WHAT IS THE ANOINTING?
What type of anointing is it that I John 2:27 claims the Christians receives? This verse is a continuation of a thought first introduced in I John 2:20, "You have an anointing from the Holy One, and all of you know the truth". References to both anointing and knowing the truth appear in each of the two verses. In the Old Testament the anointing given kings and priests was with oil to consecrate them to ministry. There is clearly a consecration or initiation going on in this passage as well, but there is no mention of oil. Jesus was never anointed with oil (other than perhaps the perfume poured over him at the end of his ministry in Bethany - John 12:3), but He was anointed with the Spirit, which came upon Him at His baptism. It is quite appropriate that Christians, who are followers of the Christ (which means Messiah or "Anointed One") should bear that same anointing. Paul indicates that Christians have been anointed with the Spirit when he says, "He anointed us, set his seal of ownership on us, and put his Spirit in our hearts as a deposit, guaranteeing what is to come". II Corinthians 1:21, 22
In the New Testament, baptism is normally associated with the experience of the Spirit, as are repentance from "dead works" and commitment to Christ. All need to be present for the complete initiatory experience. In I John 2:24 we read, "See that what you have heard from the beginning remains in you. If it does, you also will remain in the Son and in the Father". The "what you have heard from the beginning" is the apostolic witness to Christ (I John 1:1-3), which in the Gospel of John became Scripture.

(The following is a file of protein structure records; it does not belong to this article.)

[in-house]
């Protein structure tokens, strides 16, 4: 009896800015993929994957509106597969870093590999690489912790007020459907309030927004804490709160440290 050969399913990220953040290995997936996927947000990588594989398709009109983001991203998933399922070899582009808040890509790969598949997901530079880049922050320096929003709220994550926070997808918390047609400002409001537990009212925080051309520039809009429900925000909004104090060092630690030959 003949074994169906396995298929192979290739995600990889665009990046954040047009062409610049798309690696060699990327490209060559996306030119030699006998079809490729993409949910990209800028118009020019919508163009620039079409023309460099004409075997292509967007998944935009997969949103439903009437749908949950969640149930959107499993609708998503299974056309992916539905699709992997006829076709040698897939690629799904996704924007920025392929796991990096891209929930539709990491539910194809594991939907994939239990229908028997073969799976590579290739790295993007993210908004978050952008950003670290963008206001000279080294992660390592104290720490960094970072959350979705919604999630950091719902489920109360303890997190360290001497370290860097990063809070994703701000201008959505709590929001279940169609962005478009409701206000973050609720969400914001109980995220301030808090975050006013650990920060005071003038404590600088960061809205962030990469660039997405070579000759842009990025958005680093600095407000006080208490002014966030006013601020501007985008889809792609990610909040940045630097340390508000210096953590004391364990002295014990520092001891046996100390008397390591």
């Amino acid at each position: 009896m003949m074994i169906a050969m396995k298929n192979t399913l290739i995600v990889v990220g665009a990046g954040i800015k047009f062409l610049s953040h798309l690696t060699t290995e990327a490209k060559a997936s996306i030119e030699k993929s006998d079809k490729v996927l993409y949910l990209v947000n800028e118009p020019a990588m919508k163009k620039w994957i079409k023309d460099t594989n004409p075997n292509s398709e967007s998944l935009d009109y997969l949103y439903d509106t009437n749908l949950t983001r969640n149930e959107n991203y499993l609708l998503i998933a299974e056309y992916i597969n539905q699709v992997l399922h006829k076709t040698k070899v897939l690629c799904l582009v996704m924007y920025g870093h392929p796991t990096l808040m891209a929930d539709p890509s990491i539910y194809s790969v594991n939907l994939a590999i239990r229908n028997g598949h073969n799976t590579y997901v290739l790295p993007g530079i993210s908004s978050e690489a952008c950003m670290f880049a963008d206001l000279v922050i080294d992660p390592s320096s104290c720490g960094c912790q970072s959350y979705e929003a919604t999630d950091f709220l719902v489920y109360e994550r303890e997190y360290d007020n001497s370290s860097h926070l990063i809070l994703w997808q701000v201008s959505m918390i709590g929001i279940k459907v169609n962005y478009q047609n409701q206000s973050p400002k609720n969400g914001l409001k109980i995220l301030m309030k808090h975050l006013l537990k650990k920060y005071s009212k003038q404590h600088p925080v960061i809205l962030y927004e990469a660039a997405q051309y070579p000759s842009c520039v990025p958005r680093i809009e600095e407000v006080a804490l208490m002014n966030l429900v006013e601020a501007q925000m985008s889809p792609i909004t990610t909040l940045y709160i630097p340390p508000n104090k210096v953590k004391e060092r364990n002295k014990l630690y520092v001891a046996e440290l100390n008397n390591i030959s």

John has at least three reasons for writing this. First, the false teachers were probably claiming to have some secret knowledge into which the orthodox Christians did not have. Nonsense, says John, you yourself have the real, not the counterfeit. Unlike them you have Truth himself within. Second, they already have received the apostolic witness and remain in it, the anointing of the Spirit showing them that it is indeed true. There is no need for supplementary teaching, for they already have what is true. Third, the Spirit within will guide them into truth.
Christians who are listening to the Spirit should "smell a rat" when they see false versions of the faith or outright evil, and they should recognize the family likeness in that which is of God. Unfortunately, Christians often do not listen to the Spirit, and when they do their perceptions can be warped, so the external guidelines of Scripture are always necessary.
John recognizes that there is a place for human teachers, yet that they may fall into error and it may be hard for Christians to sort out the true teacher from the imposter. It is the discernment taught by the Spirit that John believes will enable the believer who is committed to Christ to see correctly in this situation. The human remains important, but the divine Guide is the one in whom John places his ultimate confidence.